The Labour Government has passed controversial legislation to end sand mining by 2019 on North Stradbroke Island off the coast of Brisbane.
The LNP opposed the bill, but the Labour Government were able to get the one-up with the support of independents Billy Gordon and Rob Pyne.
North Stradbroke Island is the second largest sand island in the world after Fraser Island, which is also off the coast of Brisbane. The Island has been mined for sand since 1949.
The fate of the sand mine has been yo-yoing back and forth for years now:
- former Labour Premier, Anna Bligh had previously legislated to end sand mining on North Stradbroke Island by 2019
- former LNP Premier, Campbell Newman extended the term until 2035
- current Labour Premier, Annastacia Palaszczuk has brought the term back to 2019 and the LNP
A Deloitte report commissioned by the State Government. found that the closure of the mine would cost the states economy around $1 billion a year. Sibelco currently holds the lease to the mine, employing around 140 staff with approximately 110 living on Stradbroke Island.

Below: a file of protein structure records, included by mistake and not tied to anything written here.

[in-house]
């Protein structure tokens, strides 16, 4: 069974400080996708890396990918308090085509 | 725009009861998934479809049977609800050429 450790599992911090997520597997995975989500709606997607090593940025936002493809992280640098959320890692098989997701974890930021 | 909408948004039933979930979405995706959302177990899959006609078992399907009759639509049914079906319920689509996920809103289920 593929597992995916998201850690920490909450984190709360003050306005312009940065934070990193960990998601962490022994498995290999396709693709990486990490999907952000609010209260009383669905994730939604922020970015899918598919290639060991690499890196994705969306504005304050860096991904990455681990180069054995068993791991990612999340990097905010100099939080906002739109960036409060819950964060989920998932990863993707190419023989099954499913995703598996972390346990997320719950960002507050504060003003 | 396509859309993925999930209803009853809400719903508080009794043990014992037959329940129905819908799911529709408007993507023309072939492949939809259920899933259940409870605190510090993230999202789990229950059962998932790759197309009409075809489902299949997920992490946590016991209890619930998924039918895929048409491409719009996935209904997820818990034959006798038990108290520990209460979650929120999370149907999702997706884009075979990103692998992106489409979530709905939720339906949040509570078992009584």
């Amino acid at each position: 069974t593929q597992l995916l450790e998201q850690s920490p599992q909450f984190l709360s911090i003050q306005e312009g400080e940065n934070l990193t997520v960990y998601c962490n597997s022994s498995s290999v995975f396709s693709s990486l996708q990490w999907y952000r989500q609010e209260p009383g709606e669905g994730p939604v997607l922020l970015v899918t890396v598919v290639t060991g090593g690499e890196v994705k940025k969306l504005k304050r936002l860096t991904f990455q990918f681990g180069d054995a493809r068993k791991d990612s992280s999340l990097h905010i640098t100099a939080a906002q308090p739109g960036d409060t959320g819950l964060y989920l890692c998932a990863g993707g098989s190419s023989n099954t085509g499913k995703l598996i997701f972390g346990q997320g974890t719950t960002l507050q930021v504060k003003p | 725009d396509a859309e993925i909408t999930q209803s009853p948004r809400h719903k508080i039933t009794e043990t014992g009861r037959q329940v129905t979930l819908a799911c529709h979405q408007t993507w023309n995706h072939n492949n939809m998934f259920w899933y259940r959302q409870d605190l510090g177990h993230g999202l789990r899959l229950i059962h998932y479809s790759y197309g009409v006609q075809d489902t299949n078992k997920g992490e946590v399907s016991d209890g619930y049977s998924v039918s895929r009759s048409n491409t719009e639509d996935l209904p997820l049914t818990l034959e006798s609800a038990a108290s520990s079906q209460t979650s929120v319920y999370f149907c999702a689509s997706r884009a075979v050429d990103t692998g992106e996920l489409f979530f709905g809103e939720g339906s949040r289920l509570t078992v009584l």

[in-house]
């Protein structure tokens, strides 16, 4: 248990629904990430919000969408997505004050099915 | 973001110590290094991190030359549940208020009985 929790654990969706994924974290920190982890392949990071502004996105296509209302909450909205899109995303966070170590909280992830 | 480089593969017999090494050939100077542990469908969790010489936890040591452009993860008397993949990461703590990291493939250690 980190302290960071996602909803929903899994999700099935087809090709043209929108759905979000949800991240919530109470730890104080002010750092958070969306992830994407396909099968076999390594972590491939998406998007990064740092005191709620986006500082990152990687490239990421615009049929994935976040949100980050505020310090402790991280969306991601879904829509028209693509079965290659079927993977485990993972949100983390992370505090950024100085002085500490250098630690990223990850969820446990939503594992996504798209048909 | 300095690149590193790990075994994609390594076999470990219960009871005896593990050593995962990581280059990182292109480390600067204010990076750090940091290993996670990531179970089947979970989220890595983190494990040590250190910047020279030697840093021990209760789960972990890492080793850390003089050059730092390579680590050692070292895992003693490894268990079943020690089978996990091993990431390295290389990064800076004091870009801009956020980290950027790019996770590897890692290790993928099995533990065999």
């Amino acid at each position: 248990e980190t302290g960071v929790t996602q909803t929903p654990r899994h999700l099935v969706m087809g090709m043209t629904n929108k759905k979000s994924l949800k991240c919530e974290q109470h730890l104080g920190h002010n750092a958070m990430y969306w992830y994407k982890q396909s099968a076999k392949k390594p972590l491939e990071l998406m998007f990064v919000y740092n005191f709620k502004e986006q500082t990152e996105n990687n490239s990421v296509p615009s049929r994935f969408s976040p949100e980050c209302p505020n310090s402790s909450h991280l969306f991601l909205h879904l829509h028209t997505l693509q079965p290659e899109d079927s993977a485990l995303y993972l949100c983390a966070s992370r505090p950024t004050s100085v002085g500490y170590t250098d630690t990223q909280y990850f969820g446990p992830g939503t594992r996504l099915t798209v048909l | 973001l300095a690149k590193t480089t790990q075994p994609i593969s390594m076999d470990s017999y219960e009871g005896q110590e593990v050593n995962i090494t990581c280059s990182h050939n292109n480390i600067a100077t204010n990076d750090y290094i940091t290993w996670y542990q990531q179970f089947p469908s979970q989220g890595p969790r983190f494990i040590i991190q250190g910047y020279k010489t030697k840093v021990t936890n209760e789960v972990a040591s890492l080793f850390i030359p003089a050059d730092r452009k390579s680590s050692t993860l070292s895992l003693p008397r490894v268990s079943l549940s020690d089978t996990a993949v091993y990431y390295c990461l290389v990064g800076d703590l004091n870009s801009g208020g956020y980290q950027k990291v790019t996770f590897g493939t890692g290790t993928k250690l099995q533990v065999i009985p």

However, the Labour Government has taken a long-term look at the operation of the mine and the effect on the community, environment and economy and have been campaigning to Save Straddie for years.
Environmental Minister Dr Steven Miles said that the close the sand mine was supported by the community, the business sector, traditional owners and new investors and that it is time to find new, sustainable jobs to carry on into the future.
Stradbroke Island Management Organisation secretary Howard Guille said mining was a finite industry and was going to end at some point regardless.
The government are providing an Economic Transition package worth $28m to those affected in the transition and to prepare North Stradbroke Island to a sustainable future and tourist destination.
The outcome is a win for the traditional owners of the land, the Quandamooka people who had been locked out of places of cultural significance because of the sand mine. Government Minister and Indigenous Labour MP, Leanne Enoch said that although many of her family members had benefited from the sand mine, it is now time for a new economy.
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